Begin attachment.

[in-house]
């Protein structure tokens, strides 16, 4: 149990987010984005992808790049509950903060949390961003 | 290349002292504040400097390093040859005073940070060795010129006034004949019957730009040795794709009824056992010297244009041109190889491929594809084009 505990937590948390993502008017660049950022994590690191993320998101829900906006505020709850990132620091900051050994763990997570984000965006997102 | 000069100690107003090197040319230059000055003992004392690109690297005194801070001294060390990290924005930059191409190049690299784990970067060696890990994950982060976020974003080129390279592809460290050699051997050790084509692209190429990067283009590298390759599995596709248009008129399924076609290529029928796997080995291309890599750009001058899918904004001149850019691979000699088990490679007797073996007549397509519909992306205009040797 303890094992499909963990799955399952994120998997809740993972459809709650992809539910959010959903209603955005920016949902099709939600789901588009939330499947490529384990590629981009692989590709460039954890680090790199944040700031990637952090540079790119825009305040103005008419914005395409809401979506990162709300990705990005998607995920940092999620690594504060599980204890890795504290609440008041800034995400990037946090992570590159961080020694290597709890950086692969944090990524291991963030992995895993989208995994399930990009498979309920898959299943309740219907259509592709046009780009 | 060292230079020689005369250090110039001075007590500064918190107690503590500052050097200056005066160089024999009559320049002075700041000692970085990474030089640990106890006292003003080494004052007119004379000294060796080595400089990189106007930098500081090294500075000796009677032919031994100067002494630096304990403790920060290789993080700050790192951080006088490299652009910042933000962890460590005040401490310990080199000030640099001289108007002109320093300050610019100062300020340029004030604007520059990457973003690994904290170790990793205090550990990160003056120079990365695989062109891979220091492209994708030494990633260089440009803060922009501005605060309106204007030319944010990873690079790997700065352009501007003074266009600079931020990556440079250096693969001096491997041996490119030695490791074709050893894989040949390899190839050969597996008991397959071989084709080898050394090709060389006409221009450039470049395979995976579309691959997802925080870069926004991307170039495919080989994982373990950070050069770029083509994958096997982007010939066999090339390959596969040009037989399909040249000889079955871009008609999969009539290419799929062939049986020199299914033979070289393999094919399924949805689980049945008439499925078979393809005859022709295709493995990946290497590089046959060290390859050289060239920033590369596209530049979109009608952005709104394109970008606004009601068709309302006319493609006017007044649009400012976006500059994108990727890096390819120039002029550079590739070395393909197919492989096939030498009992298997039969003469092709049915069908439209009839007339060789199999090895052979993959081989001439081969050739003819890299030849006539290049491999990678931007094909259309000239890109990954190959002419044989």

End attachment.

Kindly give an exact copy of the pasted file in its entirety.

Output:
[in-house]
């Protein structure tokens, strides 16, 4: 149990987010984005992808790049509950903060949390961003 | 290349002292504040400097390093040859005073940070060795010129006034004949019957730009040795794709009824056992010297244009041109190889491929594809084009 505990937590948390993502008017660049950022994590690191993320998101829900906006505020709850990132620091900051050994763990997570984000965006997102 | 000069100690107003090197040319230059000055003992004392690109690297005194801070001294060390990290924005930059191409190049690299784990970067060696890990994950982060976020974003080129390279592809460290050699051997050790084509692209190429990067283009590298390759599995596709248009008129399924076609290529029928796997080995291309890599750009001058899918904004001149850019691979000699088990490679007797073996007549397509519909992306205009040797 303890094992499909963990799955399952994120998997809740993972459809709650992809539910959010959903209603955005920016949902099709939600789901588009939330499947490529384990590629981009692989590709460039954890680090790199944040700031990637952090540079790119825009305040103005008419914005395409809401979506990162709300990705990005998607995920940092999620690594504060599980204890890795504290609440008041800034995400990037946090992570590159961080020694290597709890950086692969944090990524291991963030992995895993989208995994399930990009498979309920898959299943309740219907259509592709046009780009 | 060292230079020689005369250090110039001075007590500064918190107690503590500052050097200056005066160089024999009559320049002075700041000692970085990474030089640990106890006292003003080494004052007119004379000294060796080595400089990189106007930098500081090294500075000796009677032919031994100067002494630096304990403790920060290789993080700050790192951080006088490299652009910042933000962890460590005040401490310990080199000030640099001289108007002109320093300050610019100062300020340029004030604007520059990457973003690994904290170790990793205090550990990160003056120079990365695989062109891979220091492209994708030494990633260089440009803060922009501005605060309106204007030319944010990873690079790997700065352009501007003074266009600079931020990556440079250096693969001096491997041996490119030695490791074709050893894989040949390899190839050969597996008991397959071989084709080898050394090709060389006409221009450039470049395979995976579309691959997802925080870069926004991307170039495919080989994982373990950070050069770029083509994958096997982007010939066999090339390959596969040009037989399909040249000889079955871009008609999969009539290419799929062939049986020199299914033979070289393999094919399924949805689980049945008439499925078979393809005859022709295709493995990946290497590089046959060290390859050289060239920033590369596209530049979109009608952005709104394109970008606004009601068709309302006319493609006017007044649009400012976006500059994108990727890096390819120039002029550079590739070395393909197919492989096939030498009992298997039969003469092709049915069908439209009839007339060789199999090895052979993959081989001439081969050739003819890299030849006539290049491999990678931007094909259309000239890109990954190959002419044989």